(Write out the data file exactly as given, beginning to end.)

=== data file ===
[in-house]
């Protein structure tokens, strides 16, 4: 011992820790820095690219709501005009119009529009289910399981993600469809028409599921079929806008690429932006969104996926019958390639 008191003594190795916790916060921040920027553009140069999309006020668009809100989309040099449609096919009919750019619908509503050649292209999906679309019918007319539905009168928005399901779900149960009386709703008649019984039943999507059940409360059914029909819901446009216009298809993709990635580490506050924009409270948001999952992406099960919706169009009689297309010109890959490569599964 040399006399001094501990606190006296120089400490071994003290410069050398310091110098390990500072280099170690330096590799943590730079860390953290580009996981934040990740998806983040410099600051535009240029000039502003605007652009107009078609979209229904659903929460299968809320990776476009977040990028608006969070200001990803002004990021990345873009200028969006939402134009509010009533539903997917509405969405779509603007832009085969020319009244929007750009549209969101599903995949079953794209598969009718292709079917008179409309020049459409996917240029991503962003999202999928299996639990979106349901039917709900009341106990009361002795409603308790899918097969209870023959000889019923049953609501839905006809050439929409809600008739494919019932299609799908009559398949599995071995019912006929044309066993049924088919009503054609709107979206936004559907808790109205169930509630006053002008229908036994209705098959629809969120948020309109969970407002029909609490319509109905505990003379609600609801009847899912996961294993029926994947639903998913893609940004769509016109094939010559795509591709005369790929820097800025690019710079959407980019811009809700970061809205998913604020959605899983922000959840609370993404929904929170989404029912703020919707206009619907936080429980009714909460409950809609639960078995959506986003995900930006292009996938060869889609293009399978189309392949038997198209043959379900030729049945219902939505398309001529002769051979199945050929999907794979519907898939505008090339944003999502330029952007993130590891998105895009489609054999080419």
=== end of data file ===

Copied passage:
[in-house]
């Protein structure tokens, strides 16, 4: 011992820790820095690219709501005009119009529009289910399981993600469809028409599921079929806008690429932006969104996926019958390639 008191003594190795916790916060921040920027553009140069999309006020668009809100989309040099449609096919009919750019619908509503050649292209999906679309019918007319539905009168928005399901779900149960009386709703008649019984039943999507059940409360059914029909819901446009216009298809993709990635580490506050924009409270948001999952992406099960919706169009009689297309010109890959490569599964 040399006399001094501990606190006296120089400490071994003290410069050398310091110098390990500072280099170690330096590799943590730079860390953290580009996981934040990740998806983040410099600051535009240029000039502003605007652009107009078609979209229904659903929460299968809320990776476009977040990028608006969070200001990803002004990021990345873009200028969006939402134009509010009533539903997917509405969405779509603007832009085969020319009244929007750009549209969101599903995949079953794209598969009718292709079917008179409309020049459409996917240029991503962003999202999928299996639990979106349901039917709900009341106990009361002795409603308790899918097969209870023959000889019923049953609501839905006809050439929409809600008739494919019932299609799908009559398949599995071995019912006929044309066993049924088919009503054609709107979206936004559907808790109205169930509630006053002008229908036994209705098959629809969120948020309109969970407002029909609490319509109905505990003379609600609801009847899912996961294993029926994947639903998913893609940004769509016109094939010559795509591709005369790929820097800025690019710079959407980019811009809700970061809205998913604020959605899983922000959840609370993404929904929170989404029912703020919707206009619907936080429980009714909460409950809609639960078995959506986003995900930006292009996938060869889609293009399978189309392949038997198209043959379900030729049945219902939505398309001529002769051979199945050929999907794979519907898939505008090339944003999502330029952007993130590891998105895009489609054999080419």